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  • Under Assessment
  • 3Preliminary Assessed
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Leucopholiota lignicola (P. Karst.) Harmaja

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Scientific name
Leucopholiota lignicola
(P. Karst.) Harmaja
Common names
IUCN Specialist Group
Mushroom, Bracket and Puffball
Assessment status
Under Assessment
Proposed by
Tatyana Svetasheva
Tatyana Svetasheva
Irina Gorbunova
Comments etc.
Anders Dahlberg

Assessment Notes

Taxonomic notes

Index Fungorum - Leucopholiota lignicola (P. Karst.) Harmaja
It was described by Peter Karsten in1879 as Lepiota lignicola.  The related species L. decorosa, distributed mainly in America, is sometimes considered as a synonym, but detailed phylogenetic studies are needed.

Why suggested for a Global Red List Assessment?

Not a Mediterranean species but will be assessed during the Mediterranean Initiative. Leucopholiota lignicola is a very rare gill fungus having unusually beautiful and memorable fruit bodies that cannot be overlooked in the forest.  It is a saprotroph on large deadwood, mainly Betula, inhabits predominantly old/mature mixed forest in mointains and plains in the southern boreal areas of Europe (Finland, Karelia) as well as in the middle-south taiga of Siberia and Russian Far East. Sporocarps are easily recognizable and well visible due to their quite large size and their bright golden-orange or orange-brown color of the cap and stem, contrasting with the white lamellas. Despite their characteristic appearence no more than 50 finds are currently known throughout their areal.  The population can be considered to be declined by 20-25% for the last 20 years due to reduced area of natural mature taiga forests. In Finland this species is marked as an indicator of virgin forests and assessed as Critically Endangered, in Rissia it is included in the National Red Data Book as Rare/Vulnerable. Lepiota lignicola can be globally assessed as Vu based on criteria C2a(i).

Geographic range

Today it is reliably known in Finland and Russia (European part: Karelia republic, Arkhangelsk Oblast;  Caucausus: Adygea republic; Asian part: Kemerovo, Tomsk, Irkutsk, Amur Oblasts, Altay, Buryatia, Khakasia republics, Krasnoyarsk, Khabarovsk, Primorsky krais, Yamalo-Nenets Autonomous Okrug)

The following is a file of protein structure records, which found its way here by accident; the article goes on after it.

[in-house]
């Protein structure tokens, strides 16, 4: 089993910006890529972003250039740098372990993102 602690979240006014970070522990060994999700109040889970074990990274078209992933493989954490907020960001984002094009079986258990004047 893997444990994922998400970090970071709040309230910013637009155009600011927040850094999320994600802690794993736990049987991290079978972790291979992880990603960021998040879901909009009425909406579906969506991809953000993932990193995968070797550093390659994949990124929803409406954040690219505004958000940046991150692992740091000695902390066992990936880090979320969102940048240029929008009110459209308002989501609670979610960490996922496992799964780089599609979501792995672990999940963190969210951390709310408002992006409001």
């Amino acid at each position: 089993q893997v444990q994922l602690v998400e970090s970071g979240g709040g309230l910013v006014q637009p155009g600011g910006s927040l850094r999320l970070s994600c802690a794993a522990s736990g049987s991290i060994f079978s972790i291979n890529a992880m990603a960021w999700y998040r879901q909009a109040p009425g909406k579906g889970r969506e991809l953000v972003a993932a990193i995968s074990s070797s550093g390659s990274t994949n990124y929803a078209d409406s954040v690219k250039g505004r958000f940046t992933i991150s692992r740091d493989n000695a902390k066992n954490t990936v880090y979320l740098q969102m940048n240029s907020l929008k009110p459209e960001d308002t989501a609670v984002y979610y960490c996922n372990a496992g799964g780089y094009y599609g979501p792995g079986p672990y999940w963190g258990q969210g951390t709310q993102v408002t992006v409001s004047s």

Population and Trends

It is reported from approximately 10-15 localities in south Finland and 35-40 localities in Russia.  In total approximately 50 localities are known in Eurasia. Based on this, the number of sites is estimated to be approximately 500 localities, which corresponds with approximately less then10,000 mature individuals (Dahlberg and Mueller 2011). The species usually is restricted to natural (sometimes virgin) forests which area is permanently reduced during the last several decads as well as the habitat quality is also declining (the number of big old alive trees and large-sized fallen trunks decreasing,  the species composition of plant communities changing to increasing of percentage of weedy and adventious species). Therefore the population can be considered to be declined by 15-20%  for the last 20 years (generation length for Betula wood-inhabiting species). The habitat decline is suspected to be ongoing. So the total population of L.lignicola (< 10,000) is considered is small and declining,  what leads to Vu, C2a(i)

Population Trend:

Habitat and Ecology

Leucopholiota lignicola is a xylosaprotroph on large fallen trunks of mainly Betula and sometimes other deciduous trees. It inhabits predominantly old-growth forests or at least mature taiga forest (including sporadic old trees and younger forests with decaying trees)  in mointains and plains in the southern boreal areas of Europe (Finland, Karelia) as well as in the middle-south taiga of Siberia and Russian Far East.


Tourism & recreation areasWood & pulp plantations

Conservation Actions

Site/area protection

Research needed

Population size, distribution & trendsMonitoring

Use and Trade


Country occurrence

Regional Population and Trends

Country Trend Redlisted